Shared services’ options to tackle the skills shortage

Insights | 22.05.2023 | By: Sarah Burnett

The skills shortage remains a significant challenge for shared services. Surprisingly, the shortage persists even in the face of economic uncertainty. The shift to remote work has further compounded the difficulties of managing employees and enhancing productivity while supporting work-life balance.

Another prominent challenge lies in streamlining business processes to eliminate friction from workflows that would otherwise lead to frustration and job dissatisfaction among staff. According to Gartner*, the intention of employees to stay in a job decreases with each additional point of friction at work, dropping by 35% when friction points reach nine.

Home-working and work-life balance

Home or hybrid working where employees work off-site for some part of the week became widely accepted during the pandemic. According to research by McKinsey more than 4 out of 5 employees wish to retain the model. It has many advantages including minimising commuting times therefore directly contributing to work-life balance. Working remotely however requires an output driven approach and a structure that helps employees with productivity. Good hardware and connectivity are essential as well as software tools that empower employees to get on with the job no matter where they are working.

To gain some employee perspective, we conducted a quick poll on LinkedIn, asking two questions:

  1. Has working from home improved your work-life balance?
  2. Has the available software and technology helped or hindered your ability to achieve work-life balance?

We received 66 responses along with some comments. An overwhelming 82% answered positively to both questions, indicating that working from home has improved work-life balance and that technology has been beneficial. However, 18% said that their technology had either made no impact or hindered their ability to achieve work-life balance.

The results are very encouraging, but some of the comments revealed that employees associate good technology with simply having the basic hardware such as a laptop, a large screen, and Bluetooth devices. There is a wealth of software tools that can boost productivity beyond the basic hardware.

There is a wealth of software tools that can boost productivity beyond the basic hardware.

Surprisingly, some employees had to purchase even the essentials themselves.

The comments raise another question and that is how aware employees about what software tools can do for them, e.g., in the form of intelligent assistants, online real-time process guidance and intelligent automation. These go way beyond the essentials of hardware and connectivity. Implementing new software solutions, like intelligent desktop automation, and optimizing processes can serve a dual purpose of helping enterprises grow, and help employees move higher up the service value chain to improve their skills and do more interesting work. The solutions enable people to accomplish more in fewer hours, thus improving their work-life balance. Without adequate investment and support from employers, many employees miss out on those tools.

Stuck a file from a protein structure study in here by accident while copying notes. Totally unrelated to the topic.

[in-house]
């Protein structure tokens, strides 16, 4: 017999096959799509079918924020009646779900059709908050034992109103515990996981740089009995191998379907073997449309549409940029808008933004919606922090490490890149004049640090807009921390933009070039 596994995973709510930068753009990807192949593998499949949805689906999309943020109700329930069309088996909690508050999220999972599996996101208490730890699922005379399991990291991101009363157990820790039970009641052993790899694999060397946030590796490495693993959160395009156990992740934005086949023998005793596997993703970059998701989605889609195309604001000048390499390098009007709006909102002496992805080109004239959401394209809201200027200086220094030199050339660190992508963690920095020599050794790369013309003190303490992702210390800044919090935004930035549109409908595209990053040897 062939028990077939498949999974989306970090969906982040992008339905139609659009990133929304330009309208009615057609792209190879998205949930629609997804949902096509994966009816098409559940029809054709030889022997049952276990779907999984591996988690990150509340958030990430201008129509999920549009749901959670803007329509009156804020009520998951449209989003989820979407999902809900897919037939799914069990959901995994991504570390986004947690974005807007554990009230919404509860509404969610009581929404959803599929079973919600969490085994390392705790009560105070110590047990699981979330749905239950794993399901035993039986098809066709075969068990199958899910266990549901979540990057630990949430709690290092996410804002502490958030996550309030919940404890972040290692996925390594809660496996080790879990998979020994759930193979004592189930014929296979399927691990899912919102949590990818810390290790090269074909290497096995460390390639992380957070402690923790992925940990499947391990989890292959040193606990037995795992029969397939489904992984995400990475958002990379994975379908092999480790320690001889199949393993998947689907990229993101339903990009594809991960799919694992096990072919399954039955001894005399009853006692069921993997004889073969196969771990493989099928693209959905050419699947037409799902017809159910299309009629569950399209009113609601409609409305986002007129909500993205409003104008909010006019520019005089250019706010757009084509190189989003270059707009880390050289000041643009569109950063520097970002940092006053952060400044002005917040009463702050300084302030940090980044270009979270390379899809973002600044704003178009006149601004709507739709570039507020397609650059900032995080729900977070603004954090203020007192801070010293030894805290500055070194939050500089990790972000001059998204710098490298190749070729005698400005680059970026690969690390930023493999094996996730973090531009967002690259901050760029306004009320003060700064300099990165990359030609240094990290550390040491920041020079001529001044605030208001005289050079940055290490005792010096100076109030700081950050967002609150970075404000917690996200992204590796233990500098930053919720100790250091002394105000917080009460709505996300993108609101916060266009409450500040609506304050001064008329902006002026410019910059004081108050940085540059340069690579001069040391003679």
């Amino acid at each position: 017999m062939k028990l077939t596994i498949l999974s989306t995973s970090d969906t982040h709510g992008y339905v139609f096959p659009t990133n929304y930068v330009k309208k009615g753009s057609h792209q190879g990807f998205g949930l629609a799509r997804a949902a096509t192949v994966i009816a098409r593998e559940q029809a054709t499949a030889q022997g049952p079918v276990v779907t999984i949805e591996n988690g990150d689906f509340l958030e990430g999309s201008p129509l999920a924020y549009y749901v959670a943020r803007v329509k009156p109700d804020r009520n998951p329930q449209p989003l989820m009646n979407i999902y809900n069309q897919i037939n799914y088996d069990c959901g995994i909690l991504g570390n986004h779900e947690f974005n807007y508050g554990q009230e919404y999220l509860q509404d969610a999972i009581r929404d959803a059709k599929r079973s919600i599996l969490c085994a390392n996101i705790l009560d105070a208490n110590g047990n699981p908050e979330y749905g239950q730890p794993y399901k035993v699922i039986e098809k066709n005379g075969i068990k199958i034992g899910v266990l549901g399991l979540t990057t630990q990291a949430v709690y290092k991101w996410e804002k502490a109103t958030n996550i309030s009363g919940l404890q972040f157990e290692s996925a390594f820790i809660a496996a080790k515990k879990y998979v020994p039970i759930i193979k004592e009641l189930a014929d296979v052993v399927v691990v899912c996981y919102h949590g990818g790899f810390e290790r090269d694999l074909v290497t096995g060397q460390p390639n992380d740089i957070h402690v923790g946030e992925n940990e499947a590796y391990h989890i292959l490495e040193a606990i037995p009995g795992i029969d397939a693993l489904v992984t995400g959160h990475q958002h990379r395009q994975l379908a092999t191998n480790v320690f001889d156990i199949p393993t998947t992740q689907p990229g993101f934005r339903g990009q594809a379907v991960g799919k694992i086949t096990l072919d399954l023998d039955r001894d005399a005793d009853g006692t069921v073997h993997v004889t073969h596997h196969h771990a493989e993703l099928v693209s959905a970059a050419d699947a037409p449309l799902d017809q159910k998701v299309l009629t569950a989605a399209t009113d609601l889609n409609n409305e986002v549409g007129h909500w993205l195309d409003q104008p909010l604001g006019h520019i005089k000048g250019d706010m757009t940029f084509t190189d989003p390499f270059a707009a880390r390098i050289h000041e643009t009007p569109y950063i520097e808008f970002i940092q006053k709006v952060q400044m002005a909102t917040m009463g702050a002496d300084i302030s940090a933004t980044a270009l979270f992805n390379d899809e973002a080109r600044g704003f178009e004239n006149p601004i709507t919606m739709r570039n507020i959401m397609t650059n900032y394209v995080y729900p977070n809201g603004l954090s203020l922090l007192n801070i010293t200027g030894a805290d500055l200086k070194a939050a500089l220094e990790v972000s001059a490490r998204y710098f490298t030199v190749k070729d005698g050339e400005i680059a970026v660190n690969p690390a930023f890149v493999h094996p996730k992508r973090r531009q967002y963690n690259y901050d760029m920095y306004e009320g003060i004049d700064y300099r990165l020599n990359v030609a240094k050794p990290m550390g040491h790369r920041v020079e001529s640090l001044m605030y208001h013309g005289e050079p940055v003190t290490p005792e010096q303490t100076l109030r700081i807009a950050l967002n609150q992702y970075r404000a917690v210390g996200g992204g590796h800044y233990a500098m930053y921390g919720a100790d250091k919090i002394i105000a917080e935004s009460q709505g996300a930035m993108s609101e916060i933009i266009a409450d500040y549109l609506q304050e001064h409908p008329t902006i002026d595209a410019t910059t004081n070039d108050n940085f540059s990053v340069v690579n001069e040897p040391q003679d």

Productivity Mining

Technology, such as’s productivity mining platform, can swiftly identify points of friction caused by inefficient processes, poor practices, lack of standardisation, or slow performing hardware. It can also find opportunities for automation such as repetitive transactions and even creative tasks that today can be enhanced with assistance from Generative AI (Artificial Intelligence) tools like ChatGPT. can find opportunities for automating some creative tasks with Generative AI (Artificial Intelligence) tools like ChatGPT.

Such process insights allow companies to make informed decisions about investments that address the problems.

Productivity mining also generates valuable insights for employees who get to see how they perform compared with their team averages, how they can improve their work, be it through better practice or by learning new skills to generate more value, to accelerate their career progression.

The choice before shared services executives

The skills shortage continues to be a problem, leaving shared services executives with a clear choice: they can either continue to invest in hiring and training to compensate for staff attrition due to problems like friction at work, or they can utilize productivity mining solutions to identify the root causes of issues that lead to employee problems and attrition. By leveraging the insights, they can make data-driven investment decisions to address the issues to retain their valuable skills and talent. The good news is that the same investments will help them boost business growth and shareholder value generation.

*From Gartner IT Symposium/Xpo India live broadcast – November 2022